The Federalist No. 1

“It has been frequently remarked, that it seems to have been reserved to the people of this country, by their conduct and example, to decide the important question, whether societies of men are really capable or not, of establishing good government from reflection and choice, or whether they are forever destined to depend, for their political constitutions, on accident and force.”

The quote above comes early in The Federalist No. 1, written by Alexander Hamilton. Modern versions of the Federalist Papers are actually a compilation of a series of letters to the editor of various newspapers in New York. Written by Alexander Hamilton, John Jay, and James Madison under the pseudonym “Publius”, these papers were written in an attempt to persuade the people of New York to favor ratification of what is now the Constitution of the United States. While the first Federalist Paper is a simple introduction explaining the purpose of the letters and the intent of the “author,” there are several very keen insights within it. Much of Hamilton’s commentary is aimed at reminding his readers that there will be disagreements with his position on the new Constitution, and reminds us that

“Ambition, avarice, personal animosity, party opposition, and many other motives, not more laudable than these are apt to operate as well upon those who support as upon those who oppose the right side of a question.”

In the course of his introduction, Hamilton does provide a useful bit of advice for those seeking to make converts of others, saying:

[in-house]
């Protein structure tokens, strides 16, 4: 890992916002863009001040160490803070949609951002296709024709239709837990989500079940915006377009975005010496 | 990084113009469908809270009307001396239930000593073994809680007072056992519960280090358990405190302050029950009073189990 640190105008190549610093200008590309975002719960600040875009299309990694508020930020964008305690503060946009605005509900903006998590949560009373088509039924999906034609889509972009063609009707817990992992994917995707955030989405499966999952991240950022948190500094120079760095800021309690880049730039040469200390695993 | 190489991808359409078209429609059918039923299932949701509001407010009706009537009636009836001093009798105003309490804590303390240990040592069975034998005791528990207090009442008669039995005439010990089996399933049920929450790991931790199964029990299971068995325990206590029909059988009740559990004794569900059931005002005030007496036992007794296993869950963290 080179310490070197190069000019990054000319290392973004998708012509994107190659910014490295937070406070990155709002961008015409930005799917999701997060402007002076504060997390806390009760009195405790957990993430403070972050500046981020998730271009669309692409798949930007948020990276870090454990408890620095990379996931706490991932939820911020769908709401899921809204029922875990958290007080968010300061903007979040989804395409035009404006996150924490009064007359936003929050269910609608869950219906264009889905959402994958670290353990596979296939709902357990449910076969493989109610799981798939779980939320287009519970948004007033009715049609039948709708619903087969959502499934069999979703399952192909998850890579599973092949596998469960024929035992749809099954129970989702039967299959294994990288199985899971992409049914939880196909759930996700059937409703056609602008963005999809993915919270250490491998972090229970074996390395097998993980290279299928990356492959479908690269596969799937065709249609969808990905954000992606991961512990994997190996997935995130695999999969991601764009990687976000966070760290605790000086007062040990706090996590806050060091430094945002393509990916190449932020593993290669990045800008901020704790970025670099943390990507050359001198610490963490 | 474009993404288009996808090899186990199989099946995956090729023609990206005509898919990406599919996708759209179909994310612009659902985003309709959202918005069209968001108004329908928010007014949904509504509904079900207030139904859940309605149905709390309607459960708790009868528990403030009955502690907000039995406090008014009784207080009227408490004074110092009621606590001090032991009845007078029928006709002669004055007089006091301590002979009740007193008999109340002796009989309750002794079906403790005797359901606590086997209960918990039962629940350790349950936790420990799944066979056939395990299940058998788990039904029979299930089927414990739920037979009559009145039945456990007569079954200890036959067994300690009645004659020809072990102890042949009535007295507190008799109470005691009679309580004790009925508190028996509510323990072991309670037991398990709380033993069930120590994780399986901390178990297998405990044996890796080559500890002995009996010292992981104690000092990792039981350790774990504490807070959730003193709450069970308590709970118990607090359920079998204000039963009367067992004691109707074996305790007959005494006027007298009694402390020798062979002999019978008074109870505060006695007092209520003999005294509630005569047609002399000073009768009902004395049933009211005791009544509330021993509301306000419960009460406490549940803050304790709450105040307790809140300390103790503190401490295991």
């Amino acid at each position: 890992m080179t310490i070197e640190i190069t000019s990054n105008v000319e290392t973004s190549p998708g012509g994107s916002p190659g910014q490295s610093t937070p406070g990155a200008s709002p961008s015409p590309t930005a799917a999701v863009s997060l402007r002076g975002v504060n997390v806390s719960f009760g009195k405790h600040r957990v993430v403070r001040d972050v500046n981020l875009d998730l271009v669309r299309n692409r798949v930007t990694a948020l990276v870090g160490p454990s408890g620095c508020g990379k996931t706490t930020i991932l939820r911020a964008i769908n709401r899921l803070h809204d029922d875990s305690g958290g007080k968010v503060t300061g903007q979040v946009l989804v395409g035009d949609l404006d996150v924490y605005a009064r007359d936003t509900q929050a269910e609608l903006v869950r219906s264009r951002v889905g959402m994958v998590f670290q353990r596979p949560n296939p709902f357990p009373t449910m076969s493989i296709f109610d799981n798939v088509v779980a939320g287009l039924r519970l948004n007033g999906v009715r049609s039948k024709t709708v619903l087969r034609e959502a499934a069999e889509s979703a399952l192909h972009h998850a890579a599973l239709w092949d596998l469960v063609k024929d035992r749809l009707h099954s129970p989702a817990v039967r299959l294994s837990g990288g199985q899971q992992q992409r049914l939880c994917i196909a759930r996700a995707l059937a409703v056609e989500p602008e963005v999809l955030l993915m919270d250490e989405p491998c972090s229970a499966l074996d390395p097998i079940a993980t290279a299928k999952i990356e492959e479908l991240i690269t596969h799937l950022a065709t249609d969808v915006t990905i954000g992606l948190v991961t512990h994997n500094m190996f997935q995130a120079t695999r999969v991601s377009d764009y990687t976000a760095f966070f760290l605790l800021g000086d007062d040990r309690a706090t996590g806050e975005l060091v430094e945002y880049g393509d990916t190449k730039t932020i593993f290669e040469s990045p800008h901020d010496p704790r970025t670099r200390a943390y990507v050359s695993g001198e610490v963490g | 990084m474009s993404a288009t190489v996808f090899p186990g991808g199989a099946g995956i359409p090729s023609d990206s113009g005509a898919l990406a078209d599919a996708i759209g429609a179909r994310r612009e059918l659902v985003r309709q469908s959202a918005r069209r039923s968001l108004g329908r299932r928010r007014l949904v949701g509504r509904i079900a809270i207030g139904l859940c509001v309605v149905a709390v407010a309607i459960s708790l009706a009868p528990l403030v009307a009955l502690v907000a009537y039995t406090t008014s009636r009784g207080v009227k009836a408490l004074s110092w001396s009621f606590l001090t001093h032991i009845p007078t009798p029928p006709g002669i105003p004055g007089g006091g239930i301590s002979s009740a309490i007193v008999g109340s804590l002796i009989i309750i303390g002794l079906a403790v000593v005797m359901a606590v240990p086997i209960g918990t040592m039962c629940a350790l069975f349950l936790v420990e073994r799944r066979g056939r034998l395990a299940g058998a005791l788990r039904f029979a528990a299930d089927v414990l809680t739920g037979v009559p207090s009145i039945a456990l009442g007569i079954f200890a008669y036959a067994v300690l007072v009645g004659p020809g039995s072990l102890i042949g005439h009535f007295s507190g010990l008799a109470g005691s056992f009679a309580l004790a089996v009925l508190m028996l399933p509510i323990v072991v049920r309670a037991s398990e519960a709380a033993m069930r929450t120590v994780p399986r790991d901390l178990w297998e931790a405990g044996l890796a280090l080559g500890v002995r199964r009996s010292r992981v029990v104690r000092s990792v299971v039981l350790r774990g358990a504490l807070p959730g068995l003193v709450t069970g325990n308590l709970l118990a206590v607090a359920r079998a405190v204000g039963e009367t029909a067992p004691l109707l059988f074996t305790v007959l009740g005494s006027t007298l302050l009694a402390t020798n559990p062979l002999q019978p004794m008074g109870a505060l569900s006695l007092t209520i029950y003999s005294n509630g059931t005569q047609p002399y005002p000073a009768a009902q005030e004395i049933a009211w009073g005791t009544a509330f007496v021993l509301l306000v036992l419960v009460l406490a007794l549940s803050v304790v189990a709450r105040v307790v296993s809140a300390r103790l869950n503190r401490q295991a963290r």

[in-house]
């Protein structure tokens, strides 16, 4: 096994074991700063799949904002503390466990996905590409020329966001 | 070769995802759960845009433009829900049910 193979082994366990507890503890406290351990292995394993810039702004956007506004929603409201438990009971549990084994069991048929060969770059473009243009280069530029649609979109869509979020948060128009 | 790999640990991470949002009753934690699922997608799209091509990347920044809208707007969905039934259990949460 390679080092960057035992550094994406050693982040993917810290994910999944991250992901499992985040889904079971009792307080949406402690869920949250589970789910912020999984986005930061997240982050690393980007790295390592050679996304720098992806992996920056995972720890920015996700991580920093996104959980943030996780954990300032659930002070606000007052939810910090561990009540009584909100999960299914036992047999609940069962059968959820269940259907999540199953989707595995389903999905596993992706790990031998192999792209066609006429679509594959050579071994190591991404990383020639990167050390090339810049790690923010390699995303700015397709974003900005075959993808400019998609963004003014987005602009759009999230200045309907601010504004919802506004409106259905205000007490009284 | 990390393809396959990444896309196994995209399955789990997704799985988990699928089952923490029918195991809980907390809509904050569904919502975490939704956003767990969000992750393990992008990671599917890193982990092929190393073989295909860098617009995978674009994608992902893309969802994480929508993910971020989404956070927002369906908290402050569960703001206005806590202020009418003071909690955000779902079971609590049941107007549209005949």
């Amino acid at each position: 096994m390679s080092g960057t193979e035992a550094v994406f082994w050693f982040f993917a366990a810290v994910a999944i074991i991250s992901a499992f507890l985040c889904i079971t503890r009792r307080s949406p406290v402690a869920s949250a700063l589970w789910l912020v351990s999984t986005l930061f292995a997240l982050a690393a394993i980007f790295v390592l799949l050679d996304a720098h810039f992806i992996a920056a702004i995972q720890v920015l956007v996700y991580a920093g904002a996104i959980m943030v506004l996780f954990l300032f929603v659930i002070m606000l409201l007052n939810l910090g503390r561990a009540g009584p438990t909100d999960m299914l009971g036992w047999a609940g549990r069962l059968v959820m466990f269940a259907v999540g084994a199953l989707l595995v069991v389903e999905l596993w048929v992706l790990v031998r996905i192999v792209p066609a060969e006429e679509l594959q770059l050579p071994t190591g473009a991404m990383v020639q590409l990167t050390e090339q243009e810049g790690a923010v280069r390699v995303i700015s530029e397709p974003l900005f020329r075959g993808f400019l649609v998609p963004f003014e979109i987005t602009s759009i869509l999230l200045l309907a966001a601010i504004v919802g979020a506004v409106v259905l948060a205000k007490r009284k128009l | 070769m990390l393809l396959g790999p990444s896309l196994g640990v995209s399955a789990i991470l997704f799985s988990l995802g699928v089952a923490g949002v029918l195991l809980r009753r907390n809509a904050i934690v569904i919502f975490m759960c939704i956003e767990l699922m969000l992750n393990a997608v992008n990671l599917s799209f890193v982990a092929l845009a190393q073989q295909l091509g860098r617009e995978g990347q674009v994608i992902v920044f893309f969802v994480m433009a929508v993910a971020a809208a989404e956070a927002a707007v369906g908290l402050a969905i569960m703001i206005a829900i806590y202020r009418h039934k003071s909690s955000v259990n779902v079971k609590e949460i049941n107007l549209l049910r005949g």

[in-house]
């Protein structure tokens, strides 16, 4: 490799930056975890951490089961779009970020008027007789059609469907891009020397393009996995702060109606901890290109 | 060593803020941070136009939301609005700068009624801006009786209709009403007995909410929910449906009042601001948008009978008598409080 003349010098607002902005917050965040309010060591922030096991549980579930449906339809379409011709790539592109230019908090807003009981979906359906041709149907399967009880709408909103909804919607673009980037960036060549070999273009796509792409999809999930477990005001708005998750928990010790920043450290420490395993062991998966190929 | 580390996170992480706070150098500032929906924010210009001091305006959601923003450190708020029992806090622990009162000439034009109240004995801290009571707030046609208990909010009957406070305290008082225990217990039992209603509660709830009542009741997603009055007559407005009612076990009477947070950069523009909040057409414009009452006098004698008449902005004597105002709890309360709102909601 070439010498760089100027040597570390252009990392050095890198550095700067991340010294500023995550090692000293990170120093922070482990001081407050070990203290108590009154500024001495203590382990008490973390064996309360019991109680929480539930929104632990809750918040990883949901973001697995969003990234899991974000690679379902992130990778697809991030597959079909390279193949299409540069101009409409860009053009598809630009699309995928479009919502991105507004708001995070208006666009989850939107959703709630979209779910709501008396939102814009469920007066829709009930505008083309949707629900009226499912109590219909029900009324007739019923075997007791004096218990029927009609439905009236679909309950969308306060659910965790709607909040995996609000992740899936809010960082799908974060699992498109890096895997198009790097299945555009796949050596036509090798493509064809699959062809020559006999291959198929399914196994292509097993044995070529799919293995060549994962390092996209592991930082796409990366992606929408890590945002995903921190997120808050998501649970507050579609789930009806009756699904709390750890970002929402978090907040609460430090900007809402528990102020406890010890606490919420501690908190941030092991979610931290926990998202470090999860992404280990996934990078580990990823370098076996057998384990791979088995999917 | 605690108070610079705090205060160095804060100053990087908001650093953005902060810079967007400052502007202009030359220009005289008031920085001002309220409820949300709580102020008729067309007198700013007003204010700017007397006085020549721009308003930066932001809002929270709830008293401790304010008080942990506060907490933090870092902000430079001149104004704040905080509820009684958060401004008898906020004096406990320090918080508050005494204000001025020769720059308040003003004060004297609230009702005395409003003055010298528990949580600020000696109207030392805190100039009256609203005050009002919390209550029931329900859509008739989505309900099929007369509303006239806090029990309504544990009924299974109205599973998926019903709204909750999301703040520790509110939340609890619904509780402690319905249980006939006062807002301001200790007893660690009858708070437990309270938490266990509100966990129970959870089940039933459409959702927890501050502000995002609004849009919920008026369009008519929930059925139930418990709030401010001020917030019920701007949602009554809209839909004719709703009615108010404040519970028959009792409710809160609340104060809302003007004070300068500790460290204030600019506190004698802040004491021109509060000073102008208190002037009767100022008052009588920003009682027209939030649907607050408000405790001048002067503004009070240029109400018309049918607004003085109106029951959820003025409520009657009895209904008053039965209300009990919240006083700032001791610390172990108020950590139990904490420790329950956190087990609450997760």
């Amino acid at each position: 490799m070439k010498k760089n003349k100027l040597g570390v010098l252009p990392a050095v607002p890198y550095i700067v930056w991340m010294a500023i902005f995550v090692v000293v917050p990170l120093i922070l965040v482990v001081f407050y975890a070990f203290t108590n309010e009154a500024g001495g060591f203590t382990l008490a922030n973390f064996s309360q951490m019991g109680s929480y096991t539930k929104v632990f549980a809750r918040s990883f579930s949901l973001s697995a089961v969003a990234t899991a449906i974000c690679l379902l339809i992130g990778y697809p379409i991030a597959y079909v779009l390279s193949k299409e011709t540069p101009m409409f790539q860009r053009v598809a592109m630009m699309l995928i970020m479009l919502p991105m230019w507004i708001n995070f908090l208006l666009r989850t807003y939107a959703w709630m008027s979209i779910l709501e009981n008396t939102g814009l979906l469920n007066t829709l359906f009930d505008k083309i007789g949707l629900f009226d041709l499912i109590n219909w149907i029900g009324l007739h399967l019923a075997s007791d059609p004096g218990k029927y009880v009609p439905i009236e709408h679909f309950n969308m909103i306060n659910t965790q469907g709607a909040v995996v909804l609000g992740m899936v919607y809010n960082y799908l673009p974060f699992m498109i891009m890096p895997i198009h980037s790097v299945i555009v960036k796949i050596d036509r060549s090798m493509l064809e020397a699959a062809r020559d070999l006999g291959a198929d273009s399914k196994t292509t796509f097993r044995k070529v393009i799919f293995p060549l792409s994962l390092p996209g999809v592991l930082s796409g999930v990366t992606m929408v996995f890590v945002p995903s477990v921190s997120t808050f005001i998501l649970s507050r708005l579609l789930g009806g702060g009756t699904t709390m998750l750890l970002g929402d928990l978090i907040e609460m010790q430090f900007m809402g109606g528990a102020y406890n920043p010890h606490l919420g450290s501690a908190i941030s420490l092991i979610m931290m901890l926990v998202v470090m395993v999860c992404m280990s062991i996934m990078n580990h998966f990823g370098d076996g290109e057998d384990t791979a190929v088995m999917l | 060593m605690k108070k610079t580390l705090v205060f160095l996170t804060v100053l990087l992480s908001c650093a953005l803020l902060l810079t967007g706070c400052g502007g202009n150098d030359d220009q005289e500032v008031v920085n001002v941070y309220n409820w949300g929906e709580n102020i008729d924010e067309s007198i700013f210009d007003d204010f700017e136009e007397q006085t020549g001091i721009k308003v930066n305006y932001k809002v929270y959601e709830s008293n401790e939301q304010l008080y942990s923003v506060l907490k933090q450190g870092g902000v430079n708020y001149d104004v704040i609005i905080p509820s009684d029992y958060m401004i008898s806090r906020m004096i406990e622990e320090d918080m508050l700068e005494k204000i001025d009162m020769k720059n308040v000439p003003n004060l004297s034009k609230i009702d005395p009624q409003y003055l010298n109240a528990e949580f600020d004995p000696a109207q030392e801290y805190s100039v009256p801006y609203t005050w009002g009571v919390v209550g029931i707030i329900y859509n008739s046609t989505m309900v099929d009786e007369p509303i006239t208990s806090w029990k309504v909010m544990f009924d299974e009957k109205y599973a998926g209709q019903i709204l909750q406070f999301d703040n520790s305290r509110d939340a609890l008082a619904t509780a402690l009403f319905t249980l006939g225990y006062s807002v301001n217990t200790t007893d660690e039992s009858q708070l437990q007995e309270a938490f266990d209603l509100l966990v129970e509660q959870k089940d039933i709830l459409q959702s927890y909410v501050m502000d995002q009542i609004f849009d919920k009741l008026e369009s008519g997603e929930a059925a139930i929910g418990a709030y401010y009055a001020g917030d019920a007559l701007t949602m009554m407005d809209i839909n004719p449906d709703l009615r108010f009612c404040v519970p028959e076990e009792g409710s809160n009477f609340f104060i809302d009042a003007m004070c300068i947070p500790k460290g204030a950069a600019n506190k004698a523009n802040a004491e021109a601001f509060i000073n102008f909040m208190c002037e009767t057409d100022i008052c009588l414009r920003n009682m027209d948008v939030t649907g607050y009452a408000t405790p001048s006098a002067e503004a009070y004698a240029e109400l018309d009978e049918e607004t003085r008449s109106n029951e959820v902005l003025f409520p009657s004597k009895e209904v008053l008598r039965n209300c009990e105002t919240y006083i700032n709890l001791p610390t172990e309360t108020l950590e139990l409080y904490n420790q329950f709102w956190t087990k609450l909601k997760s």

“For in politics as in religion, it is equally absurd to aim at making proselytes by fire and sword. Heresies in either can rarely be cured by persecution.”

Hamilton also provides a useful reminder about political disagreements, a statement that passionate and vigorous debate and disagreement are not unique to our time, saying:

“A torrent of angry and malignant passions will be let loose. To judge from the conduct of the opposite parties, we shall be led to conclude, that they will mutually hope to evince the justness of their opinions, and to increase the number of their converts by the loudness of their declarations, and by the bitterness of their invectives.”

This statement could very easily be made regarding debate on a wide range of issues, with both sides arguing (rather vociferously in many cases) that not only is the opposition wrong, but immoral or downright evil in their position.

In the course of The Federalist No. 1, Hamilton also reminds us of the basic need for government, saying that:

“…the vigour of government is essential to the security of liberty.”

He ends his letter with a reminder to his readers of why the Constitution is being proposed – namely, that the Articles of Confederation were insufficient for protection of the union of states, the Constitution’s conformance to true republican governance, and its ability to preserve political prosperity, liberty, and property, saying:

 “The utility of the UNION to your political prosperity – The insufficiency of the present Confederation to preserve that Union – The necessity of a government at least equally energetic with the one proposed to attainment of this object – The conformity of the proposed constitution to the true principles of republican government – Its analogy to your own state constitution – and lastly, The additional security, which its adoption will afford to the preservation of that species of government, to liberty, and to property.”

Published in: on December 11, 2014 at 1:43 pm  Leave a Comment  
Tags: ,